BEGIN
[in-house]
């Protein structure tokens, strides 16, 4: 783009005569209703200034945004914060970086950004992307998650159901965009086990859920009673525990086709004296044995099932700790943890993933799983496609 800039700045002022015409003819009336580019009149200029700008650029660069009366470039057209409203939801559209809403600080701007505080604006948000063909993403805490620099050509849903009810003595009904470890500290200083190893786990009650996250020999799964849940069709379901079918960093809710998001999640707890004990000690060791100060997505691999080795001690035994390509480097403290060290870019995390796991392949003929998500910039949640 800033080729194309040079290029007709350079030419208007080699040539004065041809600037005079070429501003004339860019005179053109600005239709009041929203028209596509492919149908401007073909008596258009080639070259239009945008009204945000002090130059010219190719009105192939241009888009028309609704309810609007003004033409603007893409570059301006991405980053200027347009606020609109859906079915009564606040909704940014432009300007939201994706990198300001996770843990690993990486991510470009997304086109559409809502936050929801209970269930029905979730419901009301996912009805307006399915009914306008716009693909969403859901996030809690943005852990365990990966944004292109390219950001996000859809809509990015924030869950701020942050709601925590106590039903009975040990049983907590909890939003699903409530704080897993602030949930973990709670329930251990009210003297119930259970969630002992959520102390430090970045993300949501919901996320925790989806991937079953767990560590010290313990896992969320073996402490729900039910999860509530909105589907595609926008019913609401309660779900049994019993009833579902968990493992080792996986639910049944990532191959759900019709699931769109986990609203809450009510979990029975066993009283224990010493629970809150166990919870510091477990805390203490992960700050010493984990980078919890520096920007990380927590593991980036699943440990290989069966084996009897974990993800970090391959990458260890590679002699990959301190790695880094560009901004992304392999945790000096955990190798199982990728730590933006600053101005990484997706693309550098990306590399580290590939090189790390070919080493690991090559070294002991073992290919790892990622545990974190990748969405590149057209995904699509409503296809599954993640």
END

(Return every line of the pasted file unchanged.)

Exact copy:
[in-house]
């Protein structure tokens, strides 16, 4: 783009005569209703200034945004914060970086950004992307998650159901965009086990859920009673525990086709004296044995099932700790943890993933799983496609 800039700045002022015409003819009336580019009149200029700008650029660069009366470039057209409203939801559209809403600080701007505080604006948000063909993403805490620099050509849903009810003595009904470890500290200083190893786990009650996250020999799964849940069709379901079918960093809710998001999640707890004990000690060791100060997505691999080795001690035994390509480097403290060290870019995390796991392949003929998500910039949640 800033080729194309040079290029007709350079030419208007080699040539004065041809600037005079070429501003004339860019005179053109600005239709009041929203028209596509492919149908401007073909008596258009080639070259239009945008009204945000002090130059010219190719009105192939241009888009028309609704309810609007003004033409603007893409570059301006991405980053200027347009606020609109859906079915009564606040909704940014432009300007939201994706990198300001996770843990690993990486991510470009997304086109559409809502936050929801209970269930029905979730419901009301996912009805307006399915009914306008716009693909969403859901996030809690943005852990365990990966944004292109390219950001996000859809809509990015924030869950701020942050709601925590106590039903009975040990049983907590909890939003699903409530704080897993602030949930973990709670329930251990009210003297119930259970969630002992959520102390430090970045993300949501919901996320925790989806991937079953767990560590010290313990896992969320073996402490729900039910999860509530909105589907595609926008019913609401309660779900049994019993009833579902968990493992080792996986639910049944990532191959759900019709699931769109986990609203809450009510979990029975066993009283224990010493629970809150166990919870510091477990805390203490992960700050010493984990980078919890520096920007990380927590593991980036699943440990290989069966084996009897974990993800970090391959990458260890590679002699990959301190790695880094560009901004992304392999945790000096955990190798199982990728730590933006600053101005990484997706693309550098990306590399580290590939090189790390070919080493690991090559070294002991073992290919790892990622545990974190990748969405590149057209995904699509409503296809599954993640």